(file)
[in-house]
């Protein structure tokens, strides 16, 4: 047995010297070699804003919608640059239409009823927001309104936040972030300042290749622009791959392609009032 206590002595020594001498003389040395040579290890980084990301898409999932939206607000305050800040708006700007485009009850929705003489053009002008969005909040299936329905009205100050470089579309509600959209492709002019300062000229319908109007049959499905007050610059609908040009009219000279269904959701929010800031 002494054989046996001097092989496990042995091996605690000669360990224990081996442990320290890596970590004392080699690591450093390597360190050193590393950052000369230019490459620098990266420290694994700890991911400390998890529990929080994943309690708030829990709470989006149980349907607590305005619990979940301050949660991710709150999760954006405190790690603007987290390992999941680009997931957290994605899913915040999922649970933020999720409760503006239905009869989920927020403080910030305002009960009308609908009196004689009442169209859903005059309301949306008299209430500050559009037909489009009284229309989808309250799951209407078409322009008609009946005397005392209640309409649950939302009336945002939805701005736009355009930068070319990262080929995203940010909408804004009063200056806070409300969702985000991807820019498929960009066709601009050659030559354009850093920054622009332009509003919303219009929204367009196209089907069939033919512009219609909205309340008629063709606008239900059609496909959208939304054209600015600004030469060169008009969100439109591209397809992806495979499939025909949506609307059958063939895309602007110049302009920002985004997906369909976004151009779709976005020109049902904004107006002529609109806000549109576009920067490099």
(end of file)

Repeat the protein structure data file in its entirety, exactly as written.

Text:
[in-house]
């Protein structure tokens, strides 16, 4: 047995010297070699804003919608640059239409009823927001309104936040972030300042290749622009791959392609009032 206590002595020594001498003389040395040579290890980084990301898409999932939206607000305050800040708006700007485009009850929705003489053009002008969005909040299936329905009205100050470089579309509600959209492709002019300062000229319908109007049959499905007050610059609908040009009219000279269904959701929010800031 002494054989046996001097092989496990042995091996605690000669360990224990081996442990320290890596970590004392080699690591450093390597360190050193590393950052000369230019490459620098990266420290694994700890991911400390998890529990929080994943309690708030829990709470989006149980349907607590305005619990979940301050949660991710709150999760954006405190790690603007987290390992999941680009997931957290994605899913915040999922649970933020999720409760503006239905009869989920927020403080910030305002009960009308609908009196004689009442169209859903005059309301949306008299209430500050559009037909489009009284229309989808309250799951209407078409322009008609009946005397005392209640309409649950939302009336945002939805701005736009355009930068070319990262080929995203940010909408804004009063200056806070409300969702985000991807820019498929960009066709601009050659030559354009850093920054622009332009509003919303219009929204367009196209089907069939033919512009219609909205309340008629063709606008239900059609496909959208939304054209600015600004030469060169008009969100439109591209397809992806495979499939025909949506609307059958063939895309602007110049302009920002985004997906369909976004151009779709976005020109049902904004107006002529609109806000549109576009920067490099």